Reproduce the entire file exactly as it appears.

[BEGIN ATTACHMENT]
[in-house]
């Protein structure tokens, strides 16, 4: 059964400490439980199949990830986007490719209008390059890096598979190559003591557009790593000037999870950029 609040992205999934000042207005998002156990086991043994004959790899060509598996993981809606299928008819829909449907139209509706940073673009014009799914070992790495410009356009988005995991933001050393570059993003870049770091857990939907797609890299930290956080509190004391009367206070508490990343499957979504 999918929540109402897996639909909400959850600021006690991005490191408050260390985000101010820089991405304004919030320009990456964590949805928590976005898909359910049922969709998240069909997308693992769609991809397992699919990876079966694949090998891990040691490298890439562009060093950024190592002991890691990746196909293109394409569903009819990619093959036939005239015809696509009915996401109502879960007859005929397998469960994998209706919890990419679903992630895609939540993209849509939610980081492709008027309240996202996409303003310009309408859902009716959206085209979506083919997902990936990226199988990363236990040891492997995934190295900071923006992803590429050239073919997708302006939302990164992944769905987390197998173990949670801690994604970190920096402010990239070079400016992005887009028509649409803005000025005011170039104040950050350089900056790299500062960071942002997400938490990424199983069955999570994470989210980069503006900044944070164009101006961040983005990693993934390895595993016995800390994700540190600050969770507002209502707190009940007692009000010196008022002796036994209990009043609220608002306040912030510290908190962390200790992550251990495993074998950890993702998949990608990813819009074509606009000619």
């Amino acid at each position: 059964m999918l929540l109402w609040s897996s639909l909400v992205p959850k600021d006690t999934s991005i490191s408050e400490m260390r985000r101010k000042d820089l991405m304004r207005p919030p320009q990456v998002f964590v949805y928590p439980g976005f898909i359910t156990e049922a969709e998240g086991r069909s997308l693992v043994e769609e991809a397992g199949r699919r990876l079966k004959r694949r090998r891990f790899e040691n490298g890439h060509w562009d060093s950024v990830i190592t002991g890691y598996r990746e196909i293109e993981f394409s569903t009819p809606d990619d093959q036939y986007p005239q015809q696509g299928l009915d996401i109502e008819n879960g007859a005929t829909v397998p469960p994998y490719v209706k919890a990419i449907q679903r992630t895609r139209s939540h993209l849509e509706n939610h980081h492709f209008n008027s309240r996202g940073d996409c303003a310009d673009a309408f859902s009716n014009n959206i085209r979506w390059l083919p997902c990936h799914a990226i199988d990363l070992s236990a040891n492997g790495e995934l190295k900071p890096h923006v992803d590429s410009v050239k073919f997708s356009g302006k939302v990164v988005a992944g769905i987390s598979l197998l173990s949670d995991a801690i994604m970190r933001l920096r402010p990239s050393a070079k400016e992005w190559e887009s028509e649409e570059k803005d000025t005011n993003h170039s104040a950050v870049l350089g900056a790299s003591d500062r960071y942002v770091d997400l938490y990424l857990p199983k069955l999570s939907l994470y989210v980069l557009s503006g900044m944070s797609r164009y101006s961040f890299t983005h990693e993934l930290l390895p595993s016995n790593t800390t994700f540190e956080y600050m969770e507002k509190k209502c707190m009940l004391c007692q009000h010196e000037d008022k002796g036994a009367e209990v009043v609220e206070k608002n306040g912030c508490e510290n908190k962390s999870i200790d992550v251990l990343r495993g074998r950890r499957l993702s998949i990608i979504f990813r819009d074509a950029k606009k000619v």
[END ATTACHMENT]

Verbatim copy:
[in-house]
């Protein structure tokens, strides 16, 4: 059964400490439980199949990830986007490719209008390059890096598979190559003591557009790593000037999870950029 609040992205999934000042207005998002156990086991043994004959790899060509598996993981809606299928008819829909449907139209509706940073673009014009799914070992790495410009356009988005995991933001050393570059993003870049770091857990939907797609890299930290956080509190004391009367206070508490990343499957979504 999918929540109402897996639909909400959850600021006690991005490191408050260390985000101010820089991405304004919030320009990456964590949805928590976005898909359910049922969709998240069909997308693992769609991809397992699919990876079966694949090998891990040691490298890439562009060093950024190592002991890691990746196909293109394409569903009819990619093959036939005239015809696509009915996401109502879960007859005929397998469960994998209706919890990419679903992630895609939540993209849509939610980081492709008027309240996202996409303003310009309408859902009716959206085209979506083919997902990936990226199988990363236990040891492997995934190295900071923006992803590429050239073919997708302006939302990164992944769905987390197998173990949670801690994604970190920096402010990239070079400016992005887009028509649409803005000025005011170039104040950050350089900056790299500062960071942002997400938490990424199983069955999570994470989210980069503006900044944070164009101006961040983005990693993934390895595993016995800390994700540190600050969770507002209502707190009940007692009000010196008022002796036994209990009043609220608002306040912030510290908190962390200790992550251990495993074998950890993702998949990608990813819009074509606009000619």
């Amino acid at each position: 059964m999918l929540l109402w609040s897996s639909l909400v992205p959850k600021d006690t999934s991005i490191s408050e400490m260390r985000r101010k000042d820089l991405m304004r207005p919030p320009q990456v998002f964590v949805y928590p439980g976005f898909i359910t156990e049922a969709e998240g086991r069909s997308l693992v043994e769609e991809a397992g199949r699919r990876l079966k004959r694949r090998r891990f790899e040691n490298g890439h060509w562009d060093s950024v990830i190592t002991g890691y598996r990746e196909i293109e993981f394409s569903t009819p809606d990619d093959q036939y986007p005239q015809q696509g299928l009915d996401i109502e008819n879960g007859a005929t829909v397998p469960p994998y490719v209706k919890a990419i449907q679903r992630t895609r139209s939540h993209l849509e509706n939610h980081h492709f209008n008027s309240r996202g940073d996409c303003a310009d673009a309408f859902s009716n014009n959206i085209r979506w390059l083919p997902c990936h799914a990226i199988d990363l070992s236990a040891n492997g790495e995934l190295k900071p890096h923006v992803d590429s410009v050239k073919f997708s356009g302006k939302v990164v988005a992944g769905i987390s598979l197998l173990s949670d995991a801690i994604m970190r933001l920096r402010p990239s050393a070079k400016e992005w190559e887009s028509e649409e570059k803005d000025t005011n993003h170039s104040a950050v870049l350089g900056a790299s003591d500062r960071y942002v770091d997400l938490y990424l857990p199983k069955l999570s939907l994470y989210v980069l557009s503006g900044m944070s797609r164009y101006s961040f890299t983005h990693e993934l930290l390895p595993s016995n790593t800390t994700f540190e956080y600050m969770e507002k509190k209502c707190m009940l004391c007692q009000h010196e000037d008022k002796g036994a009367e209990v009043v609220e206070k608002n306040g912030c508490e510290n908190k962390s999870i200790d992550v251990l990343r495993g074998r950890r499957l993702s998949i990608i979504f990813r819009d074509a950029k606009k000619v």